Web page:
Teen was shot by ricocheting bullets as he tried to protect a dog from deputies from Los Angeles County Sheriff’s Office.
17-year-old Armando Garcia-Muro was killed by LA police officers who were trying to shoot a dog that had attacked a cop. Amber Alcantar, Armando’s aunt was wakened by her nephew’s friend Thursday morning. The young man was looking for his friend’s mother, covered in blood.
Authorities and the victim’s family describe the incident as an “extremely, extremely unfortunate incident.” The bullets had ricocheted off the driveway and hit the teenager in the chest, said authorities. Garcia-Muro later died at the hospital.
It was the victim’s family who identified the boy after the Sheriff’s office released a statement about the incident and refused to share the boy’s identity and age.
Distraught aunt, Alcantar shared “My nephew was trying to save the dog because the cops started shooting at the dog,” she explained, “He put his life on the line for an animal that wasn’t even his.”
Early morning incident
Just before 4 a.m. Thursday, the police were called to an apartment complex in Palmdale, 60 miles north of Los Angeles. The police were called in for a noise complaint, explain the authorities. Upon reaching the apartment in question, the officers were “aggressively charged” by a 60 to 65-pound pit bull. Police say that a deputy’s knee was bitten by the rampaging dog.
The sheriff’s office went on to explain, that a “male Hispanic juvenile” came out from behind the building and restrained the dog. The officers then took the injured deputy and “retreated back onto the street for safety,” and called paramedics to the scene.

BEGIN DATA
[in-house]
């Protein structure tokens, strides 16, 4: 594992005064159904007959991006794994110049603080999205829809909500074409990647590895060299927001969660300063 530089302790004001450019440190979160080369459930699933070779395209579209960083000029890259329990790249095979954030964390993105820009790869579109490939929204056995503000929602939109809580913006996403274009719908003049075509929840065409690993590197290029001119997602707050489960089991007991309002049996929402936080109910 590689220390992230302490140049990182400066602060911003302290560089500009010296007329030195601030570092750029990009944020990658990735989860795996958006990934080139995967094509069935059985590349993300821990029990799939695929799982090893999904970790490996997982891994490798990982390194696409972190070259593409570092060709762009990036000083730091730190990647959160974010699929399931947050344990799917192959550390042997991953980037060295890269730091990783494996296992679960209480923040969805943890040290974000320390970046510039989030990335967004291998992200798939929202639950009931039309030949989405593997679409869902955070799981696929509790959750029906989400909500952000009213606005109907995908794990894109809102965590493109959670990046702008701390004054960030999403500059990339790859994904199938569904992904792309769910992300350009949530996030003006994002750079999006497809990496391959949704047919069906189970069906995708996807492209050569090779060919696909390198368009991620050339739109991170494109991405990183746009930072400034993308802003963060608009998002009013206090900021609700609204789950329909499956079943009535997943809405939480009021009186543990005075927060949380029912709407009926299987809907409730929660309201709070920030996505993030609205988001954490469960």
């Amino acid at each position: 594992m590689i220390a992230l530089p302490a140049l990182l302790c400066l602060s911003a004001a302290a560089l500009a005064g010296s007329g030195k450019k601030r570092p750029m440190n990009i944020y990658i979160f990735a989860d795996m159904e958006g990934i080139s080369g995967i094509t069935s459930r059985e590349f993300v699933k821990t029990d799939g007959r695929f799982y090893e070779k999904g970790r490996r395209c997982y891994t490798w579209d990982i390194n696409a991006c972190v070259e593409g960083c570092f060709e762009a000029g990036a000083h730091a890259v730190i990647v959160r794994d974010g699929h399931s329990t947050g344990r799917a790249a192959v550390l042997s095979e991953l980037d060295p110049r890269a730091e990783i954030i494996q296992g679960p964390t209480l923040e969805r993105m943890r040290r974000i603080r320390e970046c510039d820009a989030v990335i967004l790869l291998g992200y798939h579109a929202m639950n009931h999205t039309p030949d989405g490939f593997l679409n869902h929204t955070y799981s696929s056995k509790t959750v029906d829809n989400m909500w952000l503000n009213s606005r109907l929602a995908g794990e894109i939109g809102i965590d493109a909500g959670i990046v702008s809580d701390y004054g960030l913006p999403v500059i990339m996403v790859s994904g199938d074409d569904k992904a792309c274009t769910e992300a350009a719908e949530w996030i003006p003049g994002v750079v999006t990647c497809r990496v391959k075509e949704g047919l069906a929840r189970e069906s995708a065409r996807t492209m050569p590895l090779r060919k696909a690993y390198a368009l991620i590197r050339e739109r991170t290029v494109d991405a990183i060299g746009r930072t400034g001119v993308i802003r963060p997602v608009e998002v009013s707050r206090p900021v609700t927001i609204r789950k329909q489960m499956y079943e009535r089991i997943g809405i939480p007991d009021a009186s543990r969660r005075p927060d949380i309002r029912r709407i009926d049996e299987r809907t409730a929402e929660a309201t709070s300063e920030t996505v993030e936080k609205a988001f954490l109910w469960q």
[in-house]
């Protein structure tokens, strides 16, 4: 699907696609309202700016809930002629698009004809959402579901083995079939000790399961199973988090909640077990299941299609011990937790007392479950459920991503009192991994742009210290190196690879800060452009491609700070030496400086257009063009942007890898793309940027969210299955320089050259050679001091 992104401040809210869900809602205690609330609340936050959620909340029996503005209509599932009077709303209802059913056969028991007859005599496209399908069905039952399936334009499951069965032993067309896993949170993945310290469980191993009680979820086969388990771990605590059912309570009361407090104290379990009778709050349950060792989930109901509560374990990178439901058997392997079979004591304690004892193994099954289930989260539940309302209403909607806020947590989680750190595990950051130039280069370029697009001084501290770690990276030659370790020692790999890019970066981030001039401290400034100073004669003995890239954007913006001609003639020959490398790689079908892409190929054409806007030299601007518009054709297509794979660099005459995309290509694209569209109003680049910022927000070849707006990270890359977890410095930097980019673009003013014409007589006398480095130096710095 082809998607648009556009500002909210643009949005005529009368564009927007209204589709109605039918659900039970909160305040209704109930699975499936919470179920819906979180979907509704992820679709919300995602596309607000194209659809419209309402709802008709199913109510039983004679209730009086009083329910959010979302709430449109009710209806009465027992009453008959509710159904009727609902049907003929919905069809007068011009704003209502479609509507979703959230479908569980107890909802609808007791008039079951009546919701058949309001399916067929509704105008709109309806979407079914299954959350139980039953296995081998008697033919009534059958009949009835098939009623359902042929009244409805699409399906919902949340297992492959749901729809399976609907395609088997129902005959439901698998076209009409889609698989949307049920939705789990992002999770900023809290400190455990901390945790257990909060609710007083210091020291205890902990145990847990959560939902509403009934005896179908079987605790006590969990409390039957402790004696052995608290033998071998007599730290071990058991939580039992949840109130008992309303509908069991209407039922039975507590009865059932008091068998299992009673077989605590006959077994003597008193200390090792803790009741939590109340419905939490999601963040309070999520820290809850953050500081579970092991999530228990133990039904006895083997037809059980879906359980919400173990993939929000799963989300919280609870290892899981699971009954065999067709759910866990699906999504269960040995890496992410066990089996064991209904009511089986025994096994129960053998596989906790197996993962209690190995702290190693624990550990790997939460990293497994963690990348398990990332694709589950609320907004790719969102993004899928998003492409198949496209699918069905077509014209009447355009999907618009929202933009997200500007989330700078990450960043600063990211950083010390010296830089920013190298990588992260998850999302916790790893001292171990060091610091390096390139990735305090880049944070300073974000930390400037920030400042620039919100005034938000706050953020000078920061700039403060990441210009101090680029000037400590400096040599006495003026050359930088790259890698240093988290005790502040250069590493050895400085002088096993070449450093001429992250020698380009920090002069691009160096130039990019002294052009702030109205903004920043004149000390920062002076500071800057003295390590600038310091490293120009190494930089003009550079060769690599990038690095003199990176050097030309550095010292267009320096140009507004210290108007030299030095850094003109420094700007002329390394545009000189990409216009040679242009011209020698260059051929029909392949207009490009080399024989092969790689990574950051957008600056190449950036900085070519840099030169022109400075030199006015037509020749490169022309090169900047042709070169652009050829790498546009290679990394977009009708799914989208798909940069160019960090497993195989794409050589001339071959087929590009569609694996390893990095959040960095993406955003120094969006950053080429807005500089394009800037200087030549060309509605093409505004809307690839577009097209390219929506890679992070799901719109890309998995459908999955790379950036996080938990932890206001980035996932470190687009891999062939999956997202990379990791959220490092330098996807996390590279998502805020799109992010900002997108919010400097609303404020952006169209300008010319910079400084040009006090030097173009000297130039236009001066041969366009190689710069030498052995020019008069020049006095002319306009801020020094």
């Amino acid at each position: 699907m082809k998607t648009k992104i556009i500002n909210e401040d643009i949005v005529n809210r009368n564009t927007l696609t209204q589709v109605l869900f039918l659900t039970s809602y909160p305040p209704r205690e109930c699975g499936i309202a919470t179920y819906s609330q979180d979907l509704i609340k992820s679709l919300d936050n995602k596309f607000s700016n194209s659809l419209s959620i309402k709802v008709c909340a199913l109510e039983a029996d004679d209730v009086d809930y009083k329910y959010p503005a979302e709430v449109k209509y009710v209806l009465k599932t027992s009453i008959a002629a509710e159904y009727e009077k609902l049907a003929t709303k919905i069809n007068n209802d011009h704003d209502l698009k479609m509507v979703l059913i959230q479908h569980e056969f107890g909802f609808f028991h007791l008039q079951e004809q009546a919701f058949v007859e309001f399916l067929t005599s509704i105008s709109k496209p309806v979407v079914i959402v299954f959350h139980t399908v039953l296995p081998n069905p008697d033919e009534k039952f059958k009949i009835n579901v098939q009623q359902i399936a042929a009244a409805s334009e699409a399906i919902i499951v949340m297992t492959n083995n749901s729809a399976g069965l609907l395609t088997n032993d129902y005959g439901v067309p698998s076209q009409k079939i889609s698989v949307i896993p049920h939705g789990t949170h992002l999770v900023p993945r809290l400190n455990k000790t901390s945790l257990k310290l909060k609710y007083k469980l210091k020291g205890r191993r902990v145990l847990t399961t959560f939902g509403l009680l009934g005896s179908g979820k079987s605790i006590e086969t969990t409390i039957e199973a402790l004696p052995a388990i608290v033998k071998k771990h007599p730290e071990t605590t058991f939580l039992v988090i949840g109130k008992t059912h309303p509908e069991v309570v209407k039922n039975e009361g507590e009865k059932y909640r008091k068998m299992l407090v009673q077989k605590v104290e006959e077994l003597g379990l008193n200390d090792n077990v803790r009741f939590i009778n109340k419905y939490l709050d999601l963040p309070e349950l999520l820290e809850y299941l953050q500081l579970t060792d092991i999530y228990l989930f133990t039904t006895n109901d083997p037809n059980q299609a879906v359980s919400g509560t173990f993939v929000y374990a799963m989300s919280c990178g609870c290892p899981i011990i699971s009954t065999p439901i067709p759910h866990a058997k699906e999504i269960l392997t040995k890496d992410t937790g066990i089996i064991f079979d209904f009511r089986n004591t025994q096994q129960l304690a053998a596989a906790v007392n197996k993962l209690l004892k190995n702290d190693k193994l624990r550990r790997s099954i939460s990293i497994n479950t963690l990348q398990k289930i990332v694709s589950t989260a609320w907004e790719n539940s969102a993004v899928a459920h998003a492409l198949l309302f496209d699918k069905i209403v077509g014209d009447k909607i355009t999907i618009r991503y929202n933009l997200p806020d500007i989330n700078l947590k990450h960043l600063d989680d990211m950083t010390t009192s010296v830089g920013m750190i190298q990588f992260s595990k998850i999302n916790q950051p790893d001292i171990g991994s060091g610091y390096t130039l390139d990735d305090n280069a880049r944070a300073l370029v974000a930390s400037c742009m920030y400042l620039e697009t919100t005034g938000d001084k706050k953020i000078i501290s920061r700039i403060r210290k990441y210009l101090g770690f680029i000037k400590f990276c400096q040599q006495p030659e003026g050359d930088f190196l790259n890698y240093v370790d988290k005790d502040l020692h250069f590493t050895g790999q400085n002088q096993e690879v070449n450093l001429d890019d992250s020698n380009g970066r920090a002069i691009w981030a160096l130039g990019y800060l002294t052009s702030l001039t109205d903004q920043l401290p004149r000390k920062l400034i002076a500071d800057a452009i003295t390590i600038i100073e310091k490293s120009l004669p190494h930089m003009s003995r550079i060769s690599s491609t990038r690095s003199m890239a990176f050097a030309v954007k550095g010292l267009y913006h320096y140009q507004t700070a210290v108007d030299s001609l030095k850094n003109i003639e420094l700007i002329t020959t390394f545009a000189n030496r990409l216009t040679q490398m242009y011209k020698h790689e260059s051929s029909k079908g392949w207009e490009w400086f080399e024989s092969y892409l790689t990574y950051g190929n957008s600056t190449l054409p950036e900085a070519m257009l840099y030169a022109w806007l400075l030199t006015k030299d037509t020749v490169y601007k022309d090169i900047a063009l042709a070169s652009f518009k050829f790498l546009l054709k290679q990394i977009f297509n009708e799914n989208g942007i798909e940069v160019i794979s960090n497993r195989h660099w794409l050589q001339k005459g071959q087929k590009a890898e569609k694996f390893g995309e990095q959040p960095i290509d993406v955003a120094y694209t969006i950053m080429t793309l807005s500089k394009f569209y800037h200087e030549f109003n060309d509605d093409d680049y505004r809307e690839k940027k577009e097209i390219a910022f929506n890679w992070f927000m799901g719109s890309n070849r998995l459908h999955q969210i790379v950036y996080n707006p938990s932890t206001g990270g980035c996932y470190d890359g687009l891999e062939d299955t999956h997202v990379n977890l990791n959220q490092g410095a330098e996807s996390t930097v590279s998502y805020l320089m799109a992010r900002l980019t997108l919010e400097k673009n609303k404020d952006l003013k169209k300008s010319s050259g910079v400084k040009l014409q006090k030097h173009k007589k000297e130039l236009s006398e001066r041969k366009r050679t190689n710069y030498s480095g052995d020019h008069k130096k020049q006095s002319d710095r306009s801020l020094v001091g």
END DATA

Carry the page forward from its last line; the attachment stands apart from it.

The dog returned with a vengeance and attacked the deputies again. The dog was shot at by two of the officers from a five to seven-foot distance, which scared it enough to return to the rear of the complex.
To prevent a repeat attack, the police went on to attempt to trap the dog in order to “prevent additional victims.” Behind the building, they found the teen bleeding on the ground. It appeared to be that he had a “gunshot wound to the chest.” Paramedics carried the injured boy to the hospital where he later passed away.
The statement given by the sheriff’s office went on to express, “Preliminary investigation indicated the first six to eight feet where the shooting occurred with the pit bull, there was evidence of skip rounds on the driveway area.”
“Detectives believe when the juvenile came out from behind the building, which was approximately 40 feet away from where the shooting occurred with the dog, the juvenile may have been struck by one of the skip rounds.”
Garcia-Mura wasn’t the only one hit with a stray bullet, the bitten deputy had also been hit by a bullet fragment which lodged in his right leg.
The dog survived a gunshot, however it will be euthanized for being a menace say authorities.
Captain Christopher Bergner told press that only two out of the five officers present had discharged their weapons. Bergner goes on to say, “(The teen) may have been struck by one of the skip rounds in what we’re calling an extremely, extremely unfortunate incident.”
He goes on to add “Our initial impression was didn’t even see the individual coming around from the side of the building.”
Distraught dog owner
“That’s not my dog,” says dog owner, a woman who chose to remain anonymous, “That’s not his personality.” She didn’t believe that her dog would attack the police. She claimed he was normally well mannered even when off his leash.
The woman told press that kids from the neighborhood would often go to “hangout” at her place. “They are all my friends, they are good kids.”
Armando, who was going to become a senior this fall, was the eldest of four siblings, who loved dogs and hoped to go in to the business of construction.